Guest post by Janine Kwoh of https://kwohtations.com/
In this age of the internet, when we can now easily dash off an email or a message to anyone instantaneously and for free, you may ask, why bother sending real mail? The process of writing a letter is slower and arguably more arduous, the time it takes for that letter to arrive is longer
and unpredictable, and then there’s the cost of paper and postage. But still, there is something so precious, intimate, and joyful—something truly irreplaceable—about receiving a handwritten card or letter in the mail, especially now that it is rarer to find a personal note among cascades of bills and catalogs.
What do I find so special about real mail? As many emails and online
chats/comments/messages that I send and receive each day (and there are a lot), I still find them to be somewhat distant means of communication. Bits of someone’s tone, personality, train of thought, and state of mind inevitably get lost in digital communication, even with an ever- growing and evolving choice of emojis. Lines of text on the screen don’t capture the excitement
of someone’s furious scribbles, the thoughtful care behind an evenly penned line, the intensity of double underlines, and the telling record of crossed-out words and carrots followed by scrawled afterthoughts.
Emails don’t allow for impromptu funny doodles around the margins, or
elicit the sharing of an extra story or sentiment to fill up the blank space. They don’t show when someone signs “Love,” with extra flourish so you know they really mean it.
Emails are both time- and cost- efficient. But what’s lost in that efficiency? There is no physicality to digital correspondence outside of the words they carry. Unlike a card or a letter, you cannot tell how many times an email has been read by the state of its edges or if it has been carried around, cried over, taped up, folded and smoothed over, read and re-read—the best ones usually are. Emails aren’t saved or passed on to the next generation. They aren’t carefully stored away in drawers and boxes, deemed worthy of their space and weight.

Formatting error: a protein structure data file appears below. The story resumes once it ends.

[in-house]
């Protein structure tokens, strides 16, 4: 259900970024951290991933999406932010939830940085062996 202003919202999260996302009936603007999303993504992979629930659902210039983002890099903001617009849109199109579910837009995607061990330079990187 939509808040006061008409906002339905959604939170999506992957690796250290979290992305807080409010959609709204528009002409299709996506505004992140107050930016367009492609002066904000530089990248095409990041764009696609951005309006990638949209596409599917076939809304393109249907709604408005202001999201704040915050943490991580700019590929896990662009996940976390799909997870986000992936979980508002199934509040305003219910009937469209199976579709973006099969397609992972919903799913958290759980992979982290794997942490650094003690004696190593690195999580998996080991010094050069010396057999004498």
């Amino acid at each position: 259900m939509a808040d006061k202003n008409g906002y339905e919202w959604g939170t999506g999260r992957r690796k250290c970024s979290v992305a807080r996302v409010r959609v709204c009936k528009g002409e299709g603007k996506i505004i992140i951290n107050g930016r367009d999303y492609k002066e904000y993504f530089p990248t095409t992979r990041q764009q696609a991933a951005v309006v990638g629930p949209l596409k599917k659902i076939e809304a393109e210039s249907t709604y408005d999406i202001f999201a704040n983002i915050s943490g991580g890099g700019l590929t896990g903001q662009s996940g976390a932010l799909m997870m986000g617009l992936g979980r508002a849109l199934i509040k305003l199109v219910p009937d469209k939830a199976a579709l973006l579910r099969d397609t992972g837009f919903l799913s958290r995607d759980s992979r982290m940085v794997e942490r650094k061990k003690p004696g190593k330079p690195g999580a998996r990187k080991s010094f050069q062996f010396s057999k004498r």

Letters are, though. Cards are. We tape them up on our walls as everyday reminders of how and how much we are loved, tuck them away for safekeeping so we can re-read them in times when we want to revisit the past or feel close to the writer, save them and share them with others so that they can better understand us and our lives.
So, once a week, I take out a card, spend a few minutes writing to someone in my life, and pop it in the mail. Sometimes it’s to celebrate a specific occasion or life event—a birthday, new job, engagement, or graduation. Often it’s to offer words of support and friendship to someone going through a hard time. And sometimes it’s just to tell someone how important they are to me.
I have a stack of all the personal correspondence I’ve received over the last 20 years, which I periodically turn to when I am struggling, questioning who I am and my life choices, or feeling lonely. Thumbing through all of the notes people have taken care to write and share with me, I am always re-grounded in how lucky and loved I am. They show me who I was and how I’ve changed. All of the birthday cards, thank you notes, love letters, postcards from friends traveling
abroad, sympathy cards—they are a record of all I’ve lived through.
I hope that my cards and letters land in similar piles in other people’s homes. I hope they remind those in my life how important they are when I’m not around to tell them in person. I hope they serve as tangible evidence of how deeply they are cared about and appreciated.
With Thinking of You Week coming up in September (Sept 19-25), I hope you consider setting aside a few minutes to write and send someone (or many someone’s) a card or letter in the mail. Happy snail mail writing!